Radio Jet Feedback on the Inner Disk of Virgo Spiral Galaxy Messier 58

Ogle, Patrick M.; López, Iván E.; Reynaldi, Victoria; Togi, Aditya; Rich, R. Michael; Román, Javier; Caceres, Osmin; Li, Zhuofu; Donnelly, Grant; Smith, J. D. T.; Appleton, Philip N.; Lanz, Lauranne
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The Astrophysical Journal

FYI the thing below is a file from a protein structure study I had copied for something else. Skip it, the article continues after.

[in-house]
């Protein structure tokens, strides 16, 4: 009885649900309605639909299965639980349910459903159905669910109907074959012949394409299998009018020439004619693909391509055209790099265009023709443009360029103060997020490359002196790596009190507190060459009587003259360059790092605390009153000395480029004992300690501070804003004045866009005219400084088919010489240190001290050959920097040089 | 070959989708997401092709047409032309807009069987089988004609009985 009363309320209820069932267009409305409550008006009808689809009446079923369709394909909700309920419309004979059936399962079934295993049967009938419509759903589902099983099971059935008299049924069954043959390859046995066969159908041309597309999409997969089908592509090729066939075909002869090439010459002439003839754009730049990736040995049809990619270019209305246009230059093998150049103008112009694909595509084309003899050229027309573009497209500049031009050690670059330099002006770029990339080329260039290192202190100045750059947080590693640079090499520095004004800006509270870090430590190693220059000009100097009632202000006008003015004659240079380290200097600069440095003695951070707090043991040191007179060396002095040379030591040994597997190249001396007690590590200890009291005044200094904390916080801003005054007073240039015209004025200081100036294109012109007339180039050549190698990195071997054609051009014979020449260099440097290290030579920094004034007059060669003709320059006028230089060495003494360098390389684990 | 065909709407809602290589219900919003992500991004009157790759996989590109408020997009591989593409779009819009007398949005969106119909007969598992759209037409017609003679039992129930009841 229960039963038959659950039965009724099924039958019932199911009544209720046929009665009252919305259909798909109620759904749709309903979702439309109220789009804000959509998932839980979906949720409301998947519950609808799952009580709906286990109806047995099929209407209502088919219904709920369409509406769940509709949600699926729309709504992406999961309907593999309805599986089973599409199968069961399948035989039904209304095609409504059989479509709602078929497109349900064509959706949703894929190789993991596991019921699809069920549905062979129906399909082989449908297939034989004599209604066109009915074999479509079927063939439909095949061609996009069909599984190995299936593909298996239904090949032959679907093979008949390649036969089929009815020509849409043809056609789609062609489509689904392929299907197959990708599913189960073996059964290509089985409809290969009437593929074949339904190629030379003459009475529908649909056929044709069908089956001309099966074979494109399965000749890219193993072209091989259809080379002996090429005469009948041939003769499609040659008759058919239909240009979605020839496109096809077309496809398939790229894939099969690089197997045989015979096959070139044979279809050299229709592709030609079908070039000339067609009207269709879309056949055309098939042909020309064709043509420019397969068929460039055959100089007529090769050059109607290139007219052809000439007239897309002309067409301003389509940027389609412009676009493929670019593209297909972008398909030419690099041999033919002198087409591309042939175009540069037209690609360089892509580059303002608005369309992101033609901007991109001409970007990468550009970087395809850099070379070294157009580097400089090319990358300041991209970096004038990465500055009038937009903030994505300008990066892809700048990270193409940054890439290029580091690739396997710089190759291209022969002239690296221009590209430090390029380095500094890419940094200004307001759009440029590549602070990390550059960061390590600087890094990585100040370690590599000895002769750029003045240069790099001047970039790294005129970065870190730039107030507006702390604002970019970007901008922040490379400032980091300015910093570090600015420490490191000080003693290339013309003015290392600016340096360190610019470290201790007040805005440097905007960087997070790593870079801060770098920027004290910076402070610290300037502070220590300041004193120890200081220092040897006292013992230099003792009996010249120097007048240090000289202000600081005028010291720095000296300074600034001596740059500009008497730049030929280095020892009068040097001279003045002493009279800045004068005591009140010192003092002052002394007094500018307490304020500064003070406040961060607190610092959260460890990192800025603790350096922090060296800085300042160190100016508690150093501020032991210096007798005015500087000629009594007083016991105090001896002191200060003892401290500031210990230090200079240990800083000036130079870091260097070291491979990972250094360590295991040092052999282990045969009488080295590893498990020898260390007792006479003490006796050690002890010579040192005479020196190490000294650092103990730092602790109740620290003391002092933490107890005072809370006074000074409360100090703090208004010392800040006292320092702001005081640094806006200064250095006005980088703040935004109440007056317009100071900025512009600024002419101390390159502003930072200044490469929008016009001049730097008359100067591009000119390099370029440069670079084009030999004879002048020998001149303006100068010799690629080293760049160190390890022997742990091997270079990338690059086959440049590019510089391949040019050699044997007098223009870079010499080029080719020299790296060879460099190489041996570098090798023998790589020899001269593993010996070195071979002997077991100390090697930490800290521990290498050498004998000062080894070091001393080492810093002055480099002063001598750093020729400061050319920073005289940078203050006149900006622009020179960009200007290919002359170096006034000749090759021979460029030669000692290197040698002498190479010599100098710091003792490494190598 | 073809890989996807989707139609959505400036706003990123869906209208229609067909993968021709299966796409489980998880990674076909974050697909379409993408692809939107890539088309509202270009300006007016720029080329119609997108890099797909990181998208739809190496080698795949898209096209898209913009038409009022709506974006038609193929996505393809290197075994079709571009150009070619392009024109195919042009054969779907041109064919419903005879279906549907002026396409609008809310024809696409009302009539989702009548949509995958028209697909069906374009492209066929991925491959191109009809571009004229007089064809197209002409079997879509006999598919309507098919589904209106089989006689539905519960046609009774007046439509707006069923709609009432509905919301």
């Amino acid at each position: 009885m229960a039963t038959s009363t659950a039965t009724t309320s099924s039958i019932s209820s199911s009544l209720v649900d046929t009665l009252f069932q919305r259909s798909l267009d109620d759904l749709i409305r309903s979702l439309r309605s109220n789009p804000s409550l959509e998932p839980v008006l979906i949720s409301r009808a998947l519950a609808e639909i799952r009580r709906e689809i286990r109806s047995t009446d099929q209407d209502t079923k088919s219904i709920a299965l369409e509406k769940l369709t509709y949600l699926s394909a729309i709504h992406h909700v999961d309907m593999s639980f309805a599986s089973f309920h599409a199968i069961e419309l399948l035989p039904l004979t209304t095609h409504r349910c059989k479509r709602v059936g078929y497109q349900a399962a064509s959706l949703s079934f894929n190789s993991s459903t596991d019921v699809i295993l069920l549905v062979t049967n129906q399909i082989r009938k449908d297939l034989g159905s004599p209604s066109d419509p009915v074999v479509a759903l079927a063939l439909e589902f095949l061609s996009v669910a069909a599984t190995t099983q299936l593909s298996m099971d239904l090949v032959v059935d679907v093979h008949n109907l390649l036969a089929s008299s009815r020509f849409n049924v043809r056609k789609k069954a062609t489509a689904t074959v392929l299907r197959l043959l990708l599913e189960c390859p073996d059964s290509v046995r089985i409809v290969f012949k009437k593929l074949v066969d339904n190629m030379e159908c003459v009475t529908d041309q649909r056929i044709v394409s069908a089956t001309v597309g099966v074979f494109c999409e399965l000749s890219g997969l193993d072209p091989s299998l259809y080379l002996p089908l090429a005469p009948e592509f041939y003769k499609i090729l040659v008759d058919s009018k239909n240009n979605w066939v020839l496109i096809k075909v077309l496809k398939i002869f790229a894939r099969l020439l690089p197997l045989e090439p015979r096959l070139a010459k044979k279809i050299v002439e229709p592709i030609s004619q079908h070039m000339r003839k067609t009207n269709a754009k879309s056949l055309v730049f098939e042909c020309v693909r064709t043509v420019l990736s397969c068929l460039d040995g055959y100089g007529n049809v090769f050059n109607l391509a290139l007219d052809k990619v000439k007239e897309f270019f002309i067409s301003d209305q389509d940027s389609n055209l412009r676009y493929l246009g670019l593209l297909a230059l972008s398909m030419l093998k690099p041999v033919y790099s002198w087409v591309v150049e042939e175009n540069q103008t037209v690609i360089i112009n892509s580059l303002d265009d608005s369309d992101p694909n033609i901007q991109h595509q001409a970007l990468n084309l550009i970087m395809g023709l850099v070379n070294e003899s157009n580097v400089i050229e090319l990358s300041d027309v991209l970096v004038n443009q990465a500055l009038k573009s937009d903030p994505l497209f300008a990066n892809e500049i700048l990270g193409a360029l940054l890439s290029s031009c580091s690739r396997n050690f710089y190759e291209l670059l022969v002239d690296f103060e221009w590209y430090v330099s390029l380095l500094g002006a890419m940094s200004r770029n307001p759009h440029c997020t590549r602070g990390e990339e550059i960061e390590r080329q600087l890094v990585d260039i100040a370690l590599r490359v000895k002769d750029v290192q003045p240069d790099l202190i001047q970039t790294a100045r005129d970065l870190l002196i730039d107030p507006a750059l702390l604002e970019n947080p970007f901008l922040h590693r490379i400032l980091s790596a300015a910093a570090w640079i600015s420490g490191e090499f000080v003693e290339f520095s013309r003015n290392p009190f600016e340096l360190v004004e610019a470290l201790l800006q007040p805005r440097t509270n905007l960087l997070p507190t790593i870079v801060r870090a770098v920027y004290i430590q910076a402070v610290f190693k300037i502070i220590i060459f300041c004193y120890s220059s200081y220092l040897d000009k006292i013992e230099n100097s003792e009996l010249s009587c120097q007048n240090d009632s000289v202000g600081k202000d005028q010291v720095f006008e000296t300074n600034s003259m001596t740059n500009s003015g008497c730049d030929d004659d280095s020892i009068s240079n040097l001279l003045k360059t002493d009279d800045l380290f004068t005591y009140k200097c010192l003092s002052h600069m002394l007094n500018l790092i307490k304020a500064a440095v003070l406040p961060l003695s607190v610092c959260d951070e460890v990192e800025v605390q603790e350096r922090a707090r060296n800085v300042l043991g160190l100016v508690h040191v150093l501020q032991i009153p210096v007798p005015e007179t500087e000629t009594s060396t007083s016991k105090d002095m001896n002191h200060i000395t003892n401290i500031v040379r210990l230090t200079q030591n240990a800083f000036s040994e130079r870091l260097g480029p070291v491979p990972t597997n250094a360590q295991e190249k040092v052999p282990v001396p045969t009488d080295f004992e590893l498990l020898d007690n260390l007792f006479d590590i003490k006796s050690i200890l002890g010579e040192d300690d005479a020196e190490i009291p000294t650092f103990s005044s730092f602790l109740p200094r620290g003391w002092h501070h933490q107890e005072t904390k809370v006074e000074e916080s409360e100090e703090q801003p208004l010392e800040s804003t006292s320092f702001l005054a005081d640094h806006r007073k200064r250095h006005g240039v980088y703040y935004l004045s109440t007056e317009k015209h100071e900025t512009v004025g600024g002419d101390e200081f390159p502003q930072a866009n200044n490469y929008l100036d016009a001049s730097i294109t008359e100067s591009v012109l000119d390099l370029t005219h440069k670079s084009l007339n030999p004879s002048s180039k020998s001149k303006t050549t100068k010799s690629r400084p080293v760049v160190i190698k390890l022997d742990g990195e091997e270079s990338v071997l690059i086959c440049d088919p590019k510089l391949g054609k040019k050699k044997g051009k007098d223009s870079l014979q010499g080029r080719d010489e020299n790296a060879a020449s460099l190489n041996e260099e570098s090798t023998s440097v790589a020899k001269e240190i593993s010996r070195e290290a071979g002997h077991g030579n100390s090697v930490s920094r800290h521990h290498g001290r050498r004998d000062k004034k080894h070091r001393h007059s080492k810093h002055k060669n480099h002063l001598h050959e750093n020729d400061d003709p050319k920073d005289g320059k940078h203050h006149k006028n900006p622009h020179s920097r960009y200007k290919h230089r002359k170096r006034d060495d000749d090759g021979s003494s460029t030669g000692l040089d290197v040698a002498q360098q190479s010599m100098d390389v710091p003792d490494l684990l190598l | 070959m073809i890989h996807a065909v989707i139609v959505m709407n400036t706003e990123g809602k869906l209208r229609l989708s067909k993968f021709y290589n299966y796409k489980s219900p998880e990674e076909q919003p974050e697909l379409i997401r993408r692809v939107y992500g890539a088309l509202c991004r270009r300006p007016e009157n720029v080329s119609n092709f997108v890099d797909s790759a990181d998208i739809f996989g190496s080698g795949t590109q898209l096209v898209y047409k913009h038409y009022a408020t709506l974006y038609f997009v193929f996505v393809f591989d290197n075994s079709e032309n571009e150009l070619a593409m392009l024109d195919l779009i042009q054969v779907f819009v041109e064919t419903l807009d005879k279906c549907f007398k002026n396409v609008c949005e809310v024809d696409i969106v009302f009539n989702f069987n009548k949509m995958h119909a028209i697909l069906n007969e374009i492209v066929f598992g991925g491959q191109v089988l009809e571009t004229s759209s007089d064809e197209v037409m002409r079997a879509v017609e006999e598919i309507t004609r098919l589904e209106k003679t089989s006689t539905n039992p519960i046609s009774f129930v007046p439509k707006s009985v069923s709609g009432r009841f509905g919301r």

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Spitzer spectral maps reveal a disk of highly luminous, warm (>150 K) H2 in the center of the massive spiral galaxy Messier 58, which hosts a radio-loud active galactic nucleus (AGN). The inner 2.6 kpc of the galaxy appears to be overrun by shocks from the radio jet cocoon. Gemini NIRI imaging of the H2 1–0 S(1) emission line, Atacama Large Millimeter/submillimeter Array CO 2–1, and Hubble Space Telescope multiband imagery indicate that much of the molecular gas is shocked in situ, corresponding to lanes of dusty molecular gas that spiral toward the galactic nucleus. The CO 2–1 and ionized gas kinematics are highly disturbed, with velocity dispersion up to 300 km s‑1. Dissipation of the associated kinetic energy and turbulence, likely injected into the interstellar medium by radio-jet-driven outflows, may power the observed molecular and ionized gas emission from the inner disk. The polycyclic aromatic hydrocarbon (PAH) fraction and composition in the inner disk appear to be normal, in spite of the jet and AGN activity. The PAH ratios are consistent with excitation by the interstellar radiation field from old stars in the bulge, with no contribution from star formation. The phenomenon of jet-shocked H2 may substantially reduce star formation and help to regulate the stellar mass of the inner disk and supermassive black hole in this otherwise normal spiral galaxy. Similarly strong H2 emission is found at the centers of several nearby spiral and lenticular galaxies with massive bulges and radio-loud AGNs.